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Friday, 28 June 2013

So, Why would you want one?

Well,

It's a great question - we're talking Spectrum Analysers here, by the way - my first offering would be, why not? Second would come, because I can.... but really, let me try and show you.

None of this has any real importance, but you can say that about anything, can't you?

I've just been aligning (read fiddling with) an SSB transmitter that I made a while ago. Now, part of the circuit mixes the BFO frequency (in my case it's about 12.9MHz) with the audio that's being injected. Under normal operation this would be from a mic, but for this exercise I'm using an audio signal generator and injecting a 1KHz tone.

The signals are mixed together in a simple diode based doubly balanced mixer, and the output contains a whole pile of stuff. There's the BFO frequency, the audio frequency, the sum, the difference and all sorts of other harmonics in this signal. On a scope, when the balanced modulator is un-balanced it looks like this:


As you can see the signal is a complete mess, and very hard to see what's going on. This was a single shot take on the signal as there is so much that the 'scope cant really decide what to trigger on.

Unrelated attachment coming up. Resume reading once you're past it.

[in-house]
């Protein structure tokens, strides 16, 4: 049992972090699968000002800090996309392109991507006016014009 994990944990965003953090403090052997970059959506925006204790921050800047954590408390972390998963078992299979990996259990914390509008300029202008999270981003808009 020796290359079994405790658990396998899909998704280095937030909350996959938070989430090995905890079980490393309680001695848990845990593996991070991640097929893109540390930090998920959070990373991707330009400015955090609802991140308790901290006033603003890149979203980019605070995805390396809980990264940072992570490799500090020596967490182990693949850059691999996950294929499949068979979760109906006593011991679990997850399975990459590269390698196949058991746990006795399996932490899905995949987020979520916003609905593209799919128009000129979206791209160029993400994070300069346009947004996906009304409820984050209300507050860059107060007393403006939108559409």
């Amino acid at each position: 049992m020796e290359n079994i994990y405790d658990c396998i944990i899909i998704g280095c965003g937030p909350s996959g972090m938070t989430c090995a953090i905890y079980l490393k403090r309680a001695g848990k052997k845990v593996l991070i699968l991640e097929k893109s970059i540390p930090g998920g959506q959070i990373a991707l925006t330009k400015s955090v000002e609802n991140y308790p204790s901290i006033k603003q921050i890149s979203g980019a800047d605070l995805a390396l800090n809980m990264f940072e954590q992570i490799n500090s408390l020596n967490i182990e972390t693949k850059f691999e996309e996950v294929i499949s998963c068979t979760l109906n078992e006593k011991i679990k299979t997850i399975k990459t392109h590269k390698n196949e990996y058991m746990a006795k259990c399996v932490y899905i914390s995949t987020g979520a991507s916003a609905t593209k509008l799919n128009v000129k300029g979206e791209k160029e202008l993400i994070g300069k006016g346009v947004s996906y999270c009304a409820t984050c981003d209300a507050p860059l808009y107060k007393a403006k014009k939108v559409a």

Here's the same signal on the Spectrum Analyser:


Now, this makes a whole pile of sense. The left hand peak is the LSB, it's exactly 1KHz (the audio frequency) below the next peak which is the carrier or BFO (remember I said the one of the things in the output was the difference between the carrier and Audio frequency). The right hand peak is the USB - this is the sum of the carrier and the Audio frequency. What we actually have here is an AM transmission - a carrier and two sidebands.

So it's very clear here - this part of the circuit contains some components to suppress the carrier (remove it) but the circuit needs to be balanced before this will happen correctly. Using the adjustment available and looking at the Spectrum Analyser I can adjust to this:


So, I can clearly see that the carrier is now well down into the noise. The next part of the transmitter chain is the crystal filter, that will suppress the unwanted LSB to create SSB as what we have here is DSB (double side band). Once again, using a Spectrum Analyser, I can watch the RF output and alter the BFO to place the USB inside the filter passband and the LSB well down the skirt of the filter. Only then will we have what we are trying to create; Single Sideband (SSB).

Simple, egh?

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